Guest blog: Elaine Brown on Self Publishing

Elaine Brown and I first met when she asked me what I thought of her first pony novel, Jackie's Pony Secret, then unpublished. I read it and loved it, and have watched Elaine's progress ever since. Elaine has followed up Pony Secret with another novel, and after several nearly-there episodes with publishers, has decided to go it alone. This is the story of how she did it.

Elaine's books are:

Jackie's Pony Secret
The Ponies of Penstorran

and you can follow Elaine on her website:

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Books were a large part of my childhood. My older sister and my mother used to read to me every night at bedtime - more, I think, in the interests of getting me to sleep than anything else as I was a poor sleeper. However, I was told that they would often fall asleep themselves but I would still be awake. It wasn’t long before I started reading for myself and I was able to read quite fluently at a very pre-school age. I was fascinated by words and how they clung together to make a sentence, a paragraph and then a story. One of my most treasured possessions was a children’s dictionary and I would look up words I hadn’t heard before and then use them liberally.

I have written for as long as I can remember. When I was still quite small I used to write short stories, poems and songs. English was really the only class I bothered with in school and I managed to pass my English O’ level a year early: just as well really, as I didn’t stay at school to take any others (you were allowed to leave school at 15 in those days and O’ levels were generally taken at age 16).

Writing went on the back burner when I was a teenager – horses and boys were much too fascinating. I was also a swimmer and much of my free time was spent in the local baths, honing up for competitions. I still always read though. Bedtime always saw me with a book in my hands and my reading matter was very catholic.

In my late twenties the writing bug hit me again. I started submitting short stories and articles to magazines, mainly about cats and other domestic pets, reader’s tips and reader’s letters. It wasn’t something I did seriously, but rather for the fun of it; seeing my name in print and being paid a small amount of money. I used to get about £10 for a reader’s letter or tip and around £50 for an article. I was also working for a large employment agency at the time and it occurred to me that our numerous temps might like to know what went on at ‘headquarters’ and to feel more part of a team. I started up a monthly newsletter, which was very well received. Time and time again I was told “you should write a book.” That was all well and good, but you needed to have an idea and I didn’t. “Write what you know” was another recurring theme; horses, obviously, but I didn’t have a plot.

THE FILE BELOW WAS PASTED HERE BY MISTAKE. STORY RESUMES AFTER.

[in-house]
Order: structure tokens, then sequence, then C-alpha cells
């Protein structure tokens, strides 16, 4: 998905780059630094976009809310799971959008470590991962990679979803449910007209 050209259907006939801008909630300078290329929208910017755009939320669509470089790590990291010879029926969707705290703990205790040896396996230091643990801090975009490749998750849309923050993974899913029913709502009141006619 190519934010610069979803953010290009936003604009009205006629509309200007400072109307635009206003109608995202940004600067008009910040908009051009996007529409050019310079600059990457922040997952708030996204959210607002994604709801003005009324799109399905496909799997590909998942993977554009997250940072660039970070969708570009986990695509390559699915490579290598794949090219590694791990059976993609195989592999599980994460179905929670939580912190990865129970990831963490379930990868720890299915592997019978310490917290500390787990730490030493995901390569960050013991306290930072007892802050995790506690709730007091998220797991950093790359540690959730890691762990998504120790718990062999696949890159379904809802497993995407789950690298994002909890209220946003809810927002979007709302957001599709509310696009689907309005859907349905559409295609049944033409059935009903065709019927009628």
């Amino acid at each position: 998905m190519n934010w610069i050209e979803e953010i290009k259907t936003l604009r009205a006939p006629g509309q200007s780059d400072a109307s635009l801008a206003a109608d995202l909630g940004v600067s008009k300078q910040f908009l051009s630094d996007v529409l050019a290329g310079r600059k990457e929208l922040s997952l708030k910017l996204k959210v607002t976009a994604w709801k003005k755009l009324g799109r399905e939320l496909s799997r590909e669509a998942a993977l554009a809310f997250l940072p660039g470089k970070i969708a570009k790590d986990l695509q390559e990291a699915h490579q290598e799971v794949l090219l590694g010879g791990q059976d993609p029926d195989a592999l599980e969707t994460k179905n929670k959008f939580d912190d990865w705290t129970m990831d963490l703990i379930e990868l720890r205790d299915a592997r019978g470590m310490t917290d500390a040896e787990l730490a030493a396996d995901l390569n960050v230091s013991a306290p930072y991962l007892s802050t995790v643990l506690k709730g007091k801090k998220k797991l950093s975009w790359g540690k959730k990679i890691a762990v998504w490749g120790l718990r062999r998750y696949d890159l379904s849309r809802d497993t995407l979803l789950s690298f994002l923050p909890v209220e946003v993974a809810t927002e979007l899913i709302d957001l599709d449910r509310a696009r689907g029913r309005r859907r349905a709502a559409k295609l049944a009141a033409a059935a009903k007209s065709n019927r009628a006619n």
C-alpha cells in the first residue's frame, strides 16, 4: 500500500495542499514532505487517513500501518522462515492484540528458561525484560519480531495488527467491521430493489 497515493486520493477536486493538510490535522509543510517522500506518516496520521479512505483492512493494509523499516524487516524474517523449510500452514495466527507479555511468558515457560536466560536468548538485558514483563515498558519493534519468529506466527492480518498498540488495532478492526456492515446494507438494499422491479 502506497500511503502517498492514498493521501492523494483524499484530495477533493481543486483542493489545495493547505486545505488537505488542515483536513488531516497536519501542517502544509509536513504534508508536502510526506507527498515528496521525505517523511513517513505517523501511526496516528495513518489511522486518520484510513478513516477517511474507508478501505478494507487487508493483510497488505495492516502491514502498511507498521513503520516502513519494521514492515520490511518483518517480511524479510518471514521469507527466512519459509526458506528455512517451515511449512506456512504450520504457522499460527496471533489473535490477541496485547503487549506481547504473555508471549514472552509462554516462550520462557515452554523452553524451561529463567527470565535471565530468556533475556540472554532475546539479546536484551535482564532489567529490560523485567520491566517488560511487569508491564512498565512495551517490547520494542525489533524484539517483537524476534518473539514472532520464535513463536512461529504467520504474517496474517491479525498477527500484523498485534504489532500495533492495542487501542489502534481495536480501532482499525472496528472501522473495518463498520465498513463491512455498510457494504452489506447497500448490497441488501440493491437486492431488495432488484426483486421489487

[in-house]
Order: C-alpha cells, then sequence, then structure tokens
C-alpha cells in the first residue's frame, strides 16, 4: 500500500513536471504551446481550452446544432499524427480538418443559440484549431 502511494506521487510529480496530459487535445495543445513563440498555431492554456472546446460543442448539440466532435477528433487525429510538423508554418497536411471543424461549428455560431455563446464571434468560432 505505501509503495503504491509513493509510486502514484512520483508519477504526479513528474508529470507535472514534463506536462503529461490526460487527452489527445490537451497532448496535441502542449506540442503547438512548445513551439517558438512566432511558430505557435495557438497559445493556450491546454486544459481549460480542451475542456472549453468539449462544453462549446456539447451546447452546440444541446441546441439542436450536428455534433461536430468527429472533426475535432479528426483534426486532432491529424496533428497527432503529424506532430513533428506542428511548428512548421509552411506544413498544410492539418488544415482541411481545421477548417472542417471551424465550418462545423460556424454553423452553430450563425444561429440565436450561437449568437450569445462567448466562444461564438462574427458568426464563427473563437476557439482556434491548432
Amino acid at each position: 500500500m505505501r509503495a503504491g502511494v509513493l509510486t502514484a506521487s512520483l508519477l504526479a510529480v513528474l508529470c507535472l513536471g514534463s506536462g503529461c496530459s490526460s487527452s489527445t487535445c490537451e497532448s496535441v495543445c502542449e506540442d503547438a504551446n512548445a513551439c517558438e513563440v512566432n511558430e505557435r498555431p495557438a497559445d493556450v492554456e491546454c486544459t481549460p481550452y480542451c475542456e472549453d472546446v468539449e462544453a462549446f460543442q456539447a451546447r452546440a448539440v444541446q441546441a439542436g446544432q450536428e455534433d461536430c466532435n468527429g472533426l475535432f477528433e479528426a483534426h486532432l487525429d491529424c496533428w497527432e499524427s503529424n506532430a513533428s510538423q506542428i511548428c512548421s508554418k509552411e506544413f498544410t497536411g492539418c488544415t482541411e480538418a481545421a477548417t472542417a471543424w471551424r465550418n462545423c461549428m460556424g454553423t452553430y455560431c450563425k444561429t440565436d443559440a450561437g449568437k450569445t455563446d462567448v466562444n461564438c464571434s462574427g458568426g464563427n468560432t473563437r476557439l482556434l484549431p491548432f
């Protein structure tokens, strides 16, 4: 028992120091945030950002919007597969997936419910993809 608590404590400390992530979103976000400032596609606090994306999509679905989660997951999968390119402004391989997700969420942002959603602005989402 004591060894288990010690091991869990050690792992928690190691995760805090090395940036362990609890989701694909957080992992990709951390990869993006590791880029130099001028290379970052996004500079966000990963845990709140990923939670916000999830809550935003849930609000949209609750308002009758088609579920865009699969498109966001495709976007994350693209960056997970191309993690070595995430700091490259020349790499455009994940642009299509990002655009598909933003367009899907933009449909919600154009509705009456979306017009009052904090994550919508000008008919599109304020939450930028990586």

When my son was born I desperately wanted to be at home with him but I had to go back to work. It wasn’t a lifestyle choice, it was a necessity because I am the wage earner in my family. I used to come home every evening and my son and I would cuddle up on the sofa and read while my husband cooked. Tell The Time with Winnie the Pooh was a favourite. We still have that book, carefully looked after. I racked my brains to think of something I could do from home but ideas eluded me, at least those that were in any way sensible. Then, when my son was a few months old, a family tragedy occurred. My step daughter-in-law died and left three children aged 11, 9 and 2. The children were farmed out to various family members and it got me thinking about the different turns life takes and what alternatives there might have been. From this small kernel a series of books – The Pony Chronicles - was born. For a while I scribbled on the train and produced a book which, frankly, wasn’t that good. It was far too short and galloped through itself at a rate of knots. I needed to slow down and put some meat on the bones. I read through carefully and first of all noticed that there was very little descriptive narrative. I could see the characters and the scenes so clearly in my mind that I had assumed the reader could see them too. I’m not a fan of reading pages of description so I was careful to add it in carefully and make it flow with the general plot so that it read naturally. Then I realised that Jackie went from one “adventure” to another without any space for the mundanities of eating, going to school or other activities so I went back over it again. Gradually the book took shape and became much more readable. I have recently gone back to it again to do some re-writing. I did say I was never going to read it again at one point, but that seems to have gone by the board!

Jackie’s Pony Secret features 11 year old Jackie who is sent to live with her Grandfather and his second wife on a farm in Devon. It’s a huge change for a girl who had been brought up in South East London, and I have tried to combine contemporary social issues, instruction on horse-riding and stable management, and also incorporate an element of adventure.

I looked into various options for getting Jackie published and readied it to send off to a publisher. I struck lucky on my first attempt. The publisher liked the way I wrote. However she was worried that the books might be similar to a line they were already running, and she wanted to see the second in the series. I got down to writing immediately. Sadly, it took a long time. The death of both my parents and a move to a different part of the UK stalled the process. By the time I had finished the second book – Ponies at Penstorran - and sent it off to the publishers the lady who was interested had moved on and her successor sent me the standard rejection letter. In retrospect I should probably have included the letter from her predecessor, but we live and learn.

I tried several other publishers. I had some rejections but also some minor successes. Some were quite rude – a one line email saying “not for us”, for example. One wrote that she loved the book but didn’t feel strongly enough about it to do it justice and I should look for a more specialised publisher. I put the book away in a drawer for a couple of years.